How Should a Primer Coating Be? (Streaky, Smooth or Rough?)

Paint primer hides imperfections and provides a smooth base coat for the paint to stick to. But, does primer need to be perfectly even?

Paint primer doesn’t need to be perfect, but it needs to seal every blotch, stain, crack hole, or dent in the material to make the finish smooth. Also, the primer shouldn’t be streaky, as it can affect the finish quality.

Depending on your needs, the primer coating can be rough or smooth. A rough primer coating helps paint stick better. But, if you are using oil-based paint (or paints that stick well), then having a smooth primer works too. 

Even Primer Coating

Does Primer Need To Be Even?

Paint primer doesn’t need to even, except if you apply a transparent (clear) coat over it. Clear coats, such as polyurethane, will reveal the texture of the undercoat. And, if the undercoat isn’t even, the finish won’t appear smooth.

However, the primer doesn’t need to be even when applying a paint coating over it. That’s because you will apply multiple coats of thick paint, covering the primer coating. So, even if the base coat isn’t even, the paint will cover it.

But, if you apply only one coat of paint, the base coat must be even. That’s because one coat of paint isn’t enough to cover or fill the base coat. The finish will look deformed if you apply only one coat of paint over an uneven base coat.

While primer doesn’t need to be perfectly even, it also shouldn’t be deformed. If the basecoat is too deformed, the finish will look deformed too, unless you apply multiple coats of paint. 

If the primer coating is super rough, the finish can come out rough. This happens when the primer is applied wrongly with a roller. Paint rollers tend to leave irregular lines and patterns on the finish. 

Note: Regardless if the primer is even or out, the paint will stick over it. An uneven base coat will only affect the finish quality (smoothness).

Streaky Primer

Paint primer isn’t supposed to look streaky. While primer doesn’t have to completely cover the old paint, the old paint also shouldn’t bleed-through the primer. The color shade and quality of the finish will be affected if the old paint is bleeding-through the primer. 

If you paint over a dark color, you must apply two coats of primer to properly cover the paint. If you don’t, the dark paint can bleed-through the finish and give it a dark stain.

To prevent a streaky look, use a high-quality primer and roller while applying it. Apply an even coating and more coatings than necessary. Optionally, sand between coats with fine-grit sandpaper to remove the old paint stain from the primer. 

First Coat

The first coat of primer must cover every inch of the surface where the paint will be applied. The coating doesn’t need to be smooth or fine, it just needs to properly cover the entire surface. 

The first coat of primer must cover imperfections and seal cracks and holes in the surface. But, it doesn’t have to cover the old paint completely, the second coat must do that. That’s why applying at least two coats of primer when covering old paint is recommended.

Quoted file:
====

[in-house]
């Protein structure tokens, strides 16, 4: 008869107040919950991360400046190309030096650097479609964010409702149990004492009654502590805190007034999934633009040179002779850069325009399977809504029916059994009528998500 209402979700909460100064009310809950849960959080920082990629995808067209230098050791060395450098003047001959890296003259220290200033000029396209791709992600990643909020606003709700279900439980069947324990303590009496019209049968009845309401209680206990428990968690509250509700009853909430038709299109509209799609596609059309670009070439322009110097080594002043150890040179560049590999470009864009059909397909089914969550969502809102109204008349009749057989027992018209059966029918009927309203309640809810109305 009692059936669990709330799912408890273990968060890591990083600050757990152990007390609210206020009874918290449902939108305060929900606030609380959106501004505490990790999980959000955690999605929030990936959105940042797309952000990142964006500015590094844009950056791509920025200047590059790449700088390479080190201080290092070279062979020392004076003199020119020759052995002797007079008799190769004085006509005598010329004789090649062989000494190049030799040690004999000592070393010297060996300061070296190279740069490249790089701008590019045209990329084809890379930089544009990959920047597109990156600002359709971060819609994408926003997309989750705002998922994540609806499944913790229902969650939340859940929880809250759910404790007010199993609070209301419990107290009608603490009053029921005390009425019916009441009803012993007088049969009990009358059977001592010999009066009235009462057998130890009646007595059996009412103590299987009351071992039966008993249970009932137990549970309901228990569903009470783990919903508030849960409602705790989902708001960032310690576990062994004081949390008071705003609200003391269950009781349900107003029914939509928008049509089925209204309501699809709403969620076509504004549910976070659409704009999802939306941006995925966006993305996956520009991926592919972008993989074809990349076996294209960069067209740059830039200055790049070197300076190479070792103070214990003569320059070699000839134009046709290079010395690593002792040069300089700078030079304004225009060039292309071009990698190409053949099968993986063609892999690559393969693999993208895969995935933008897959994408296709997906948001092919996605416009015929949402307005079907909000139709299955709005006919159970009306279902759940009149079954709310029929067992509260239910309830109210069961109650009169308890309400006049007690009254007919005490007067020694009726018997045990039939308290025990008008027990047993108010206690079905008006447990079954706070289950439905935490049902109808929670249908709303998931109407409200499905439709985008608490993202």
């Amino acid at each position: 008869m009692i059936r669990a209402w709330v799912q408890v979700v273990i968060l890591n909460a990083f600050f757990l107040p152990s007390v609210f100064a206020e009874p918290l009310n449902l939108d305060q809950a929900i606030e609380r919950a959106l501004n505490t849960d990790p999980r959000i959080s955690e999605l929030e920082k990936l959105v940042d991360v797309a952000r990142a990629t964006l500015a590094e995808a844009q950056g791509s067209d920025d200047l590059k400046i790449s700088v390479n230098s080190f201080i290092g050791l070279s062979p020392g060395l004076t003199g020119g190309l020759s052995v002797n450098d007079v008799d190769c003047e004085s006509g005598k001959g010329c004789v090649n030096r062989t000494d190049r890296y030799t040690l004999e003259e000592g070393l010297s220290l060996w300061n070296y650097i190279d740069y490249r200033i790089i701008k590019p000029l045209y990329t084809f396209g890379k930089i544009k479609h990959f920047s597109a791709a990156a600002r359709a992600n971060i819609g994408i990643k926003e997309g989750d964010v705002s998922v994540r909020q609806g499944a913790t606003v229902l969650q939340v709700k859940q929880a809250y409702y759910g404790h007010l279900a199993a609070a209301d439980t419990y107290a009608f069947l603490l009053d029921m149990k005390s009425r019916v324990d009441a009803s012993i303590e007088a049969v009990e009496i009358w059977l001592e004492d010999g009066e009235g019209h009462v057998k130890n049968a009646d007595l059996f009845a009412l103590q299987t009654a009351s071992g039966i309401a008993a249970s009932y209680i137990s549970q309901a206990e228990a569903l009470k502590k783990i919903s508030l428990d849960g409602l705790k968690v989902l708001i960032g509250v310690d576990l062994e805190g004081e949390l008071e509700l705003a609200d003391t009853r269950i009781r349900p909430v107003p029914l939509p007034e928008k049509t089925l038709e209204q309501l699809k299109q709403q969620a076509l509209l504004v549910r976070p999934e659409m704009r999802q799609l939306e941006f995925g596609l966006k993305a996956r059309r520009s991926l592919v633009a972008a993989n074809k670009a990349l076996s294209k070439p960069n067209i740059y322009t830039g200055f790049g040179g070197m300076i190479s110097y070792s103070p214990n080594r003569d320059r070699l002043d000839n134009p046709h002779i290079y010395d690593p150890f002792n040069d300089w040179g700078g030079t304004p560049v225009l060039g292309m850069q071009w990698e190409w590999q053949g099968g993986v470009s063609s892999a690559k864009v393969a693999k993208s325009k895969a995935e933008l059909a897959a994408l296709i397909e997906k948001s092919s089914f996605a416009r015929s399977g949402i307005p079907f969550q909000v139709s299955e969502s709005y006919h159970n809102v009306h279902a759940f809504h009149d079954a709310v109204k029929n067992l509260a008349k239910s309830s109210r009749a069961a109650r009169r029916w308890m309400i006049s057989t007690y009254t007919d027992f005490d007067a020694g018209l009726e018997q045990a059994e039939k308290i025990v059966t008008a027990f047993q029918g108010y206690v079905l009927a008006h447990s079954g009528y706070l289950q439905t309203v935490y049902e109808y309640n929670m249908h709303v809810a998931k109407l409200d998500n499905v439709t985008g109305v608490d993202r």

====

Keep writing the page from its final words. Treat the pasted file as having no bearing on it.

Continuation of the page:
Also, the first coat of primer shouldn’t be blotchy, streaky, or drippy. The surface of the base coat must be textured and dry so the next coating of paint (or primer) sticks to it. 

Painting over Uneven Primer

You can use over uneven primer coating if you are using self-leveling paint or thick coats. Self-leveling paints are designed to produce a smooth (and even) finish, regardless of how the coating is applied. Also, thick paint will fill and seal the uneven primer coating.

You shouldn’t paint over uneven primer with light (or thin) paint. That’s because thin paint won’t cover the base coat properly and will allow imperfections to show once the finish dries. 

Also, light paints tend to produce bubbles or paint pimples if used over uneven surfaces. The light paint is prone to tearing up if exposed to an uneven base coat.

Also, if the primer is streaky, you shouldn’t apply light paint over it. That’s because the paint won’t cover the base coat properly, and the old coating will bleed through the finish. To prevent this, use thick coats or multiple coats of light paint.

Here’s how you can make the basecoat even:

  • Apply light coats. Heavy coats are more difficult to control and can lead to runs and drips.
  • Allow enough dry time before re-coat.
  • Apply it with a paintbrush.
  • Don’t mix different types of primers.
  • Allow the final coat to dry for at least 1 hour before painting.
  • If you apply multiple coats, sand between the coats.

Related Read: What Color Of Primer Should You Use?

Final Words

The primer doesn’t need to be even or perfect, it just needs to properly cover every area of the surface. Paint will stick over the primer whether the coating is even or not. However, make the basecoat as smooth as you can to get a smooth finish. Sanding the basecoat helps you get a smoother finish.

Tony Adams

Tony Adams

Woodworker, Interior and Exterior Painter, Flooring Specialist

Tony is a professional painter and an author of DIY Geeks. Tony has completed over 1,000 painting projects for his clients. It's safe to say he knows what he Is talking about.

Eral Kadrija

Eral Kadrija

Lead Editor, Home Renovator

Eral has a passion for home renovation and repair. Over the years, he has bought, renovated, and sold 7 old homes. Using his experience from different DIY projects he created DIY Geeks.

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